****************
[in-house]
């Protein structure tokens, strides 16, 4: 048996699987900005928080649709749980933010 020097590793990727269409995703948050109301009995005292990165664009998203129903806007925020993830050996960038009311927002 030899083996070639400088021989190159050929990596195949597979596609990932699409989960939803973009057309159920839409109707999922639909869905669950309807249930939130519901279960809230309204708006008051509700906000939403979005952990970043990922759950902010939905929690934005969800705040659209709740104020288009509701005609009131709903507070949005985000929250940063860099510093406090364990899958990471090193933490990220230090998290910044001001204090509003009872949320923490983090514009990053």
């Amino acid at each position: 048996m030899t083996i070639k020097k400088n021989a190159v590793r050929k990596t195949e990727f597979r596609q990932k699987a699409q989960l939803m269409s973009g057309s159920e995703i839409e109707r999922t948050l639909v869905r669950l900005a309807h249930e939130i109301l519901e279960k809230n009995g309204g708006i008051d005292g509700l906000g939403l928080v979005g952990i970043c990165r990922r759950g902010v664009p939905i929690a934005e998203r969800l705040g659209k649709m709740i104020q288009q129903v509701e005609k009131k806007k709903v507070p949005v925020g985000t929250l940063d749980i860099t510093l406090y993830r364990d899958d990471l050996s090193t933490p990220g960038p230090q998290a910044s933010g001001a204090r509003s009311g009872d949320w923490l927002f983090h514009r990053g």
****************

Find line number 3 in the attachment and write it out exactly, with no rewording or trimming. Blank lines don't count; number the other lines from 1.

């Amino acid at each position: 048996m030899t083996i070639k020097k400088n021989a190159v590793r050929k990596t195949e990727f597979r596609q990932k699987a699409q989960l939803m269409s973009g057309s159920e995703i839409e109707r999922t948050l639909v869905r669950l900005a309807h249930e939130i109301l519901e279960k809230n009995g309204g708006i008051d005292g509700l906000g939403l928080v979005g952990i970043c990165r990922r759950g902010v664009p939905i929690a934005e998203r969800l705040g659209k649709m709740i104020q288009q129903v509701e005609k009131k806007k709903v507070p949005v925020g985000t929250l940063d749980i860099t510093l406090y993830r364990d899958d990471l050996s090193t933490p990220g960038p230090q998290a910044s933010g001001a204090r509003s009311g009872d949320w923490l927002f983090h514009r990053g």